Get Married (Comedy, 105 minutes) Starring Nirina Zubir, Ringgo Agus Rahman, Desta, Aming, Richard Kevin, Jaja Miharja, Meriam Belllina. Directed by Hanung Bramantyo. Produced by Starvision.
A crowd-pleasing comedy about a girl (Nirina) who is pressured by her parents to take the vow which prompts a series of unfortunate matchmaking, until she finds the man of her dreams (Richard). But her three slacker kampung friends (Ringgo, Desta and Aming) complicate things.
Once you view it from the right perspective, you will overlook the oversimplifying of things and the film becomes an amusing satire of society's simplistic view of marriage.
Richard might have a problem with his line delivery, but Nirina finally finds a decent material for her tomboy persona, Ringgo and Aming entertain despite being typecast, and the riot scene is realistic, funny, and nicely orchestrated. *** (out of *****)
Kuntilanak 2 (Horror, 97 minutes) Starring Julie Estelle, Evan Sanders, Ibnu Jamil. Lita Soewardi, Piet Pagau, Bella Esperance. Directed by Rizal Mantovani. Produced by MVP Pictures.
The follow-up to the commercially successful 2006 film finds Sam (Julie) coping with her dark side -- being the sole summoner of kept lady-demon Kuntilanak -- while a cult group is after her to take advantage of her supernatural ability.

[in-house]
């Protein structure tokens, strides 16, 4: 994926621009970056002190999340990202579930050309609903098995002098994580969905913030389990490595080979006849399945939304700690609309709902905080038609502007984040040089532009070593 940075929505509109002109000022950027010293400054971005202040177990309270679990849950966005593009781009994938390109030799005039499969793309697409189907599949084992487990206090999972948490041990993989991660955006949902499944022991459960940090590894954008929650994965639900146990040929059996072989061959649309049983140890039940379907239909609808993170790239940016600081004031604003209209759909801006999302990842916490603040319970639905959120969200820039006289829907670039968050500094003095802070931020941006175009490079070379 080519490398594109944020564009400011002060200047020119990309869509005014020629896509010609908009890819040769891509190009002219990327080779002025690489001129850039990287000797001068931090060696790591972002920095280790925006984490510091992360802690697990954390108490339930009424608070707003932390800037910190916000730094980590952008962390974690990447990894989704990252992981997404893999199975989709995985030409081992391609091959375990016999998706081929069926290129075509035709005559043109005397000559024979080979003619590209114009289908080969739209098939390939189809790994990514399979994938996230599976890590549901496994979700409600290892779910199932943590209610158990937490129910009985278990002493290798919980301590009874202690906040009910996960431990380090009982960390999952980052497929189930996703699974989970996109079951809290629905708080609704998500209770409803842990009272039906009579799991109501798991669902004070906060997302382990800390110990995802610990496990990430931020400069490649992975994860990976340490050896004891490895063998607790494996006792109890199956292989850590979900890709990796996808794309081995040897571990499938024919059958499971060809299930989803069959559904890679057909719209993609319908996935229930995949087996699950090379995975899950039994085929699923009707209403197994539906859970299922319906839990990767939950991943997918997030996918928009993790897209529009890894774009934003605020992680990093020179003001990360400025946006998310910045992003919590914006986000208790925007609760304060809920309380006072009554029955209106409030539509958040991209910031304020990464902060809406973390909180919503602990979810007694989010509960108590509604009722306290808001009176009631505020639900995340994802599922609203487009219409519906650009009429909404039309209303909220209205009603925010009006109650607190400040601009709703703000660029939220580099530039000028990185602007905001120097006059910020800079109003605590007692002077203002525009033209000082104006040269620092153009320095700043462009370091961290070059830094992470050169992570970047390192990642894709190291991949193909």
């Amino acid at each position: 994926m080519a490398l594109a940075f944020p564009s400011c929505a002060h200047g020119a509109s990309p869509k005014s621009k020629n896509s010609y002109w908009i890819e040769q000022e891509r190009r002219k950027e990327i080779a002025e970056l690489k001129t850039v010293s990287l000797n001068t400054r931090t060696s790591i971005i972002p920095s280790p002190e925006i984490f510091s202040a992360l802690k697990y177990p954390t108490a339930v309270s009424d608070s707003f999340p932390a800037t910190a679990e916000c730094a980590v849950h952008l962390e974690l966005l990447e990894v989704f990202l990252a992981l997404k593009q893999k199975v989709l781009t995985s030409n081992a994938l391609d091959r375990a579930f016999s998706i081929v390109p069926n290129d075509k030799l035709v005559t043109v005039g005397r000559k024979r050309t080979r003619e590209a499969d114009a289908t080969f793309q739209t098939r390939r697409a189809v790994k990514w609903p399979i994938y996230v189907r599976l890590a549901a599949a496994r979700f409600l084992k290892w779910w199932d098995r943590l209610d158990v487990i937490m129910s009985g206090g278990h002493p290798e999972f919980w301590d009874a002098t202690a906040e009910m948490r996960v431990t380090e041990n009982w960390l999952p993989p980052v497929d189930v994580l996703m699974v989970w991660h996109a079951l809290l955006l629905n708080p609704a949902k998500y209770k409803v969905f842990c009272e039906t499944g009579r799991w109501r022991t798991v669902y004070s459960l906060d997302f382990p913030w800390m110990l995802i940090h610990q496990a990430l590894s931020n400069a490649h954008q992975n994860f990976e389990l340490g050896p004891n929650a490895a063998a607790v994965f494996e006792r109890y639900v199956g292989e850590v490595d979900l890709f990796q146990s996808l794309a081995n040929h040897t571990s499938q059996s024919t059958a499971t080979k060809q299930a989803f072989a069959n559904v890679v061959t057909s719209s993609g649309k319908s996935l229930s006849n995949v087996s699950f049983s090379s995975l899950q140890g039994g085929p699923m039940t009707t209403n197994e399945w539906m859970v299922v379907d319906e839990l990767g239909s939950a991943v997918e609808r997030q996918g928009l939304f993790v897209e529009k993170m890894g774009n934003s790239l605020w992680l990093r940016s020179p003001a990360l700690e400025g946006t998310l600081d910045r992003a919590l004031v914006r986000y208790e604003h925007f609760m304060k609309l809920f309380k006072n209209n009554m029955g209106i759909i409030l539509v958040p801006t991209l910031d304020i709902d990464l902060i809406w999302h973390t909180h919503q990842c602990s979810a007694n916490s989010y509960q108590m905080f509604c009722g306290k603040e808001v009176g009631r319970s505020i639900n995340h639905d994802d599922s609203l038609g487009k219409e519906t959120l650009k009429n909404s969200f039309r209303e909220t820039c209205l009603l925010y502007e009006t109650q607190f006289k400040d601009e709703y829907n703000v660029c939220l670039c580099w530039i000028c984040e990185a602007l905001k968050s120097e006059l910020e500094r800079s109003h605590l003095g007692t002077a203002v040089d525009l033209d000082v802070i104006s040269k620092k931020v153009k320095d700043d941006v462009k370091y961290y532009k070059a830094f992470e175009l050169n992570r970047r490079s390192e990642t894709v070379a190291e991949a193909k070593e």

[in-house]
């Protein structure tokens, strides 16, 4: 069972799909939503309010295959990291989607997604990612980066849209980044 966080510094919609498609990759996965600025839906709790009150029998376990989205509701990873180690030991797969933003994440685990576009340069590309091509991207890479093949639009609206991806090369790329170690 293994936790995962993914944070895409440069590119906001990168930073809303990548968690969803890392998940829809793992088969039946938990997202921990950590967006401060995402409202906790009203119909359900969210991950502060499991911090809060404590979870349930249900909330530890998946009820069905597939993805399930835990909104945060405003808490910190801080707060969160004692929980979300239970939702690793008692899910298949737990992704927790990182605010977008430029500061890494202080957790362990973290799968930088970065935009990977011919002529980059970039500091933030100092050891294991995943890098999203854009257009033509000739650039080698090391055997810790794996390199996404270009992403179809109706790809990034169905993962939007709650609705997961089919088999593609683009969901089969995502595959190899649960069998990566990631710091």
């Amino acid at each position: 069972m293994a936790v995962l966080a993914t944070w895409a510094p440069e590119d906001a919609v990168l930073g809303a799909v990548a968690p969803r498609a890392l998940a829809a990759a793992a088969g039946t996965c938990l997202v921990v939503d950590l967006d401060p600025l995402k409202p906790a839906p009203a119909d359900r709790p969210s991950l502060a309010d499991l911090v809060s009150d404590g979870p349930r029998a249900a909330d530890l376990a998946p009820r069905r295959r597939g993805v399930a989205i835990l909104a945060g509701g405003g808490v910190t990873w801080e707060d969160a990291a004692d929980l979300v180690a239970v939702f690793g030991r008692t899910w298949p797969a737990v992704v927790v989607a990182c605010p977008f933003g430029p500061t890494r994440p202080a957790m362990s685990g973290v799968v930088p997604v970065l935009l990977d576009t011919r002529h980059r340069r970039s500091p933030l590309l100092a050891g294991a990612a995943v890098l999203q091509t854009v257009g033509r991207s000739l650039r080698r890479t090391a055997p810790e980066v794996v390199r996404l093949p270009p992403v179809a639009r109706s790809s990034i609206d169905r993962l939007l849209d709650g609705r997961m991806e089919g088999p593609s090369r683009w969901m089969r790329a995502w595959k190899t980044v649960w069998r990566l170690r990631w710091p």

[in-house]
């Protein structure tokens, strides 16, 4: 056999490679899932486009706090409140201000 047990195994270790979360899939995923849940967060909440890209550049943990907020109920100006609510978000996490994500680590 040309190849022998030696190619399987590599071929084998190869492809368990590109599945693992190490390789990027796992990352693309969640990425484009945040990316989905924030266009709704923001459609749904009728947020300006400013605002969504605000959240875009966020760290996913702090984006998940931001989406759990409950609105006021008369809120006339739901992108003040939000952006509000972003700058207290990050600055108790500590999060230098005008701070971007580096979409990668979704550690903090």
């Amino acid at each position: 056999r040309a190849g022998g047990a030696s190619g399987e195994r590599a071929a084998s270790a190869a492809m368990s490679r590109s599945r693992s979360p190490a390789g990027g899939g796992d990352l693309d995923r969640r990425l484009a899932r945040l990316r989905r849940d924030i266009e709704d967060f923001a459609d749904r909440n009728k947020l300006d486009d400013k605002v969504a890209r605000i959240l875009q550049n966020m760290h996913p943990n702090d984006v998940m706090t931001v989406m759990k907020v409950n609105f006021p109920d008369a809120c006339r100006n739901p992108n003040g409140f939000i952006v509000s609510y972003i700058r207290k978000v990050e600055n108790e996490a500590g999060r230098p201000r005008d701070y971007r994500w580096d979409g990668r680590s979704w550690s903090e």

The film looks better and the ghosts are slightly creepier than the artificial ones in its predecessor, but the story is not really engaging, the opening sequence is completely pointless, and the supporting actors' over-the-top, sinetron-esque acting is a real put-off.
But, in a better film, the shot with Bella butchering her victim could have been an iconic, classic moment. The cliffhanger of an ending is an annoying prep for another sequel, but it comes with a twist that will re-grasp your attention after losing it for the last half hour. **
Pocong 3 (Horror, 85 minutes) Starring Francine, Darius Sinathrya, Elmayana Sabrenia, Gary Iskak, Rina Hassim. Directed by Monty Tiwa. Produced by Sinemart Pictures.
This follow-up to the well-made and genuinely scary Pocong 2 has some big steps to follow, and it staggers panting way behind. A night club DJ (Francine) faces the terror of the titular shrouded ghost following the death of her father, as the old man's past begins to unveil.
The film has some big problems with its visual department, with an art direction that makes the supposedly happening night club look like a badly planned private party finding a last-minute location in an abandoned warehouse in Kota.
Monty, who wrote a very good script for Pocong 2, fails to save the film with his typically witty lines. In fact, the script feels like a tired variation of Pocong 2, with the same familial issues (this time with the father instead of the sister) and the same scare tactics.
The shockers aren't much of a jumper and the movie's comedic timing is off. The confusion is answered at the end, where the film features some bloopers during the credits. If even the film is not taking itself seriously, how can anyone expect us to? *1/2
-- Rizal Iwan